countries around the world, however, the practice of locating underground water sources by the dowsing
method seems to have stemmed from the basic need for water as a “survival instinct”. How this particular dowsing technique
was discovered by early humans remains a mystery to this day.
In times of extreme drought, the traditional phrase used by the native tribes of Africa was “Follow the elephants”. For some
unexplainable reason, these majestic animals were able to sense the location of the nearest life-saving water supplies. Wild
donkeys in desert regions around the world have long been known to have this unexplainable ability also. Eagles, crows, and
many other carrion-eating birds can immediately sense the location of the nearest available food source from miles away, with-
out any possible odor or indication to guide them. From thousands of feet away, turtles in lakes can sense the existence of a
dead fish immediately, and head toward
it.
The common robin can somehow
sense the exact location of a worm in
the lawn. One simply has to observe
how they seem to accomplish this -
hopping across the grass, they seem to
“tense up” every few feet, and by the
process of “triangulation”, zero in on the
exact location of their prey. Competent
water dowsers seem to be able to do
much the same.
Is it too much of a stretch to consid-
er the possibility that some of us so-
called advanced human beings still
possess some vestige of such a neces-
sary survival ability as well? As a water
dowser, I am convinced this unusual
human ability to sense the presence of
underground water sources is nothing
more than an innate survival instinct.
Despite the skepticism of those who for
whatever reason do not seem to pos-
sess this unexplainable human faculty,
I truly believe sometime, in the not too
distant future, the need for satisfactory
groundwater sources in many areas of
the world will finally bring the value and
credibility of the practice of water dows-
ing to its deserved legitimacy.
The statements and comments in
this article are based on information and
references believed to be true and fac-
tual. If you have any questions or com-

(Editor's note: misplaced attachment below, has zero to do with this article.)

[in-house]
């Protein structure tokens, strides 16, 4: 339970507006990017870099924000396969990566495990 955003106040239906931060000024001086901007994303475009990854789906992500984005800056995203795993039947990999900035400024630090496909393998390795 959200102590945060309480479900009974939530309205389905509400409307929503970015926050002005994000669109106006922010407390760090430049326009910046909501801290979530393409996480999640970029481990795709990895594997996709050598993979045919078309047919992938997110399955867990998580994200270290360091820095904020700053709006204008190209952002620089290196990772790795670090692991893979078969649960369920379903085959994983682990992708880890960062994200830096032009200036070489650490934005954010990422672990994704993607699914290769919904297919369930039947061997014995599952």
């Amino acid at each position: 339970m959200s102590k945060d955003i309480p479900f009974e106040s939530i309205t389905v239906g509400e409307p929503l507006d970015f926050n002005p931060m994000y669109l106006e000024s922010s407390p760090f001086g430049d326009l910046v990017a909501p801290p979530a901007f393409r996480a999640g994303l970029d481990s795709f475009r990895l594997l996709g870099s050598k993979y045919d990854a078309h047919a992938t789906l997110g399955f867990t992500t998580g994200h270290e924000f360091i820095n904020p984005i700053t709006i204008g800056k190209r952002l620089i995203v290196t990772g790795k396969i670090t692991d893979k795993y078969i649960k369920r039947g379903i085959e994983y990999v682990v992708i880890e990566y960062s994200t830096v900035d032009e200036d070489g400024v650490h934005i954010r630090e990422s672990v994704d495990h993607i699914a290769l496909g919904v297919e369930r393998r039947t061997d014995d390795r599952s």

ments, please forward them to me in
care of
WWDR
WWDR.
Jim
Jim Kuebelbeck may be contacted
via e-mail to michele@
worldwidedrillingresource.com
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®
NOVEMBER 2019
W
T
R
If you could drive your car straight up,
you would arrive in space in just over an
hour.
Obstacles, Learning, & Creativity
by Tim Connor
Obstacles - How do you define obstacles? Something you didn’t expect? Something you don’t like?
S
omething that gets in the way of your goals or progress? Obstacles are a normal part of everyday life,
for everyone. The real issue is, how do you deal with them? By whining, complaining, denying they exist?
Or do you see them as an opportunity to grow, get wiser, or learn a valuable life lesson? Which approach
do you think will have the most favorable outcome or consequence as you go through life? Yes, some
people face more obstacles than others. The reason is simply that they live life with gusto and view it as
an adventure. If you don’t face too many obstacles, my question is: What are you waiting for to create a life worth living?
Learning - The real challenge is the ability or willingness to unlearn rather than learn. Let me explain. You can never learn
it all or know it all, so the secret to success and happiness is learning what you need to and not just chase after useless knowl-
edge. Learning is about developing wisdom that contributes to better decisions, and actions that create fulfillment and satis-
faction. The problem is, much of what we have learned or been taught in life can get in the way of new learning or right learning.
I guarantee there is something in your mental data bank that needs to be unlearned, and is getting in your way. Is it a prejudice?